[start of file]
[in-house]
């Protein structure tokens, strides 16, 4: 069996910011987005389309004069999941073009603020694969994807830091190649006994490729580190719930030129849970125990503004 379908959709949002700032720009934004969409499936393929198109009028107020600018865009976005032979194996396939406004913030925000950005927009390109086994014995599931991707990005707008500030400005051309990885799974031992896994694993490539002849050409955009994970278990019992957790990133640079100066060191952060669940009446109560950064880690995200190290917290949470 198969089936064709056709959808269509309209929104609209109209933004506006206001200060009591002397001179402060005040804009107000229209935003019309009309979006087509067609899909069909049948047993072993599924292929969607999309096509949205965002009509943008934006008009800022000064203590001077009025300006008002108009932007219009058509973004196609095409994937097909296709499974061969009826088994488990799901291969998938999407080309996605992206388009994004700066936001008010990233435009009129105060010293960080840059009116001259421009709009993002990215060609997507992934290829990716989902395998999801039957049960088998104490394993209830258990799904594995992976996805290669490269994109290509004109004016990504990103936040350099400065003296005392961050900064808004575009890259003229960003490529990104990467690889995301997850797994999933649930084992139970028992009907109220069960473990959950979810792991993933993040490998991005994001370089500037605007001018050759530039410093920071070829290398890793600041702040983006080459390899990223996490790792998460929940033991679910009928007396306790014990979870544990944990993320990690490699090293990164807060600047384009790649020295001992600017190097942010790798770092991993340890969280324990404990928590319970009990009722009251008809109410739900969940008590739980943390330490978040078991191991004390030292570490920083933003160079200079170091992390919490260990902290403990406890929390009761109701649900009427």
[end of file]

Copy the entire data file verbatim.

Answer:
[in-house]
């Protein structure tokens, strides 16, 4: 069996910011987005389309004069999941073009603020694969994807830091190649006994490729580190719930030129849970125990503004 379908959709949002700032720009934004969409499936393929198109009028107020600018865009976005032979194996396939406004913030925000950005927009390109086994014995599931991707990005707008500030400005051309990885799974031992896994694993490539002849050409955009994970278990019992957790990133640079100066060191952060669940009446109560950064880690995200190290917290949470 198969089936064709056709959808269509309209929104609209109209933004506006206001200060009591002397001179402060005040804009107000229209935003019309009309979006087509067609899909069909049948047993072993599924292929969607999309096509949205965002009509943008934006008009800022000064203590001077009025300006008002108009932007219009058509973004196609095409994937097909296709499974061969009826088994488990799901291969998938999407080309996605992206388009994004700066936001008010990233435009009129105060010293960080840059009116001259421009709009993002990215060609997507992934290829990716989902395998999801039957049960088998104490394993209830258990799904594995992976996805290669490269994109290509004109004016990504990103936040350099400065003296005392961050900064808004575009890259003229960003490529990104990467690889995301997850797994999933649930084992139970028992009907109220069960473990959950979810792991993933993040490998991005994001370089500037605007001018050759530039410093920071070829290398890793600041702040983006080459390899990223996490790792998460929940033991679910009928007396306790014990979870544990944990993320990690490699090293990164807060600047384009790649020295001992600017190097942010790798770092991993340890969280324990404990928590319970009990009722009251008809109410739900969940008590739980943390330490978040078991191991004390030292570490920083933003160079200079170091992390919490260990902290403990406890929390009761109701649900009427």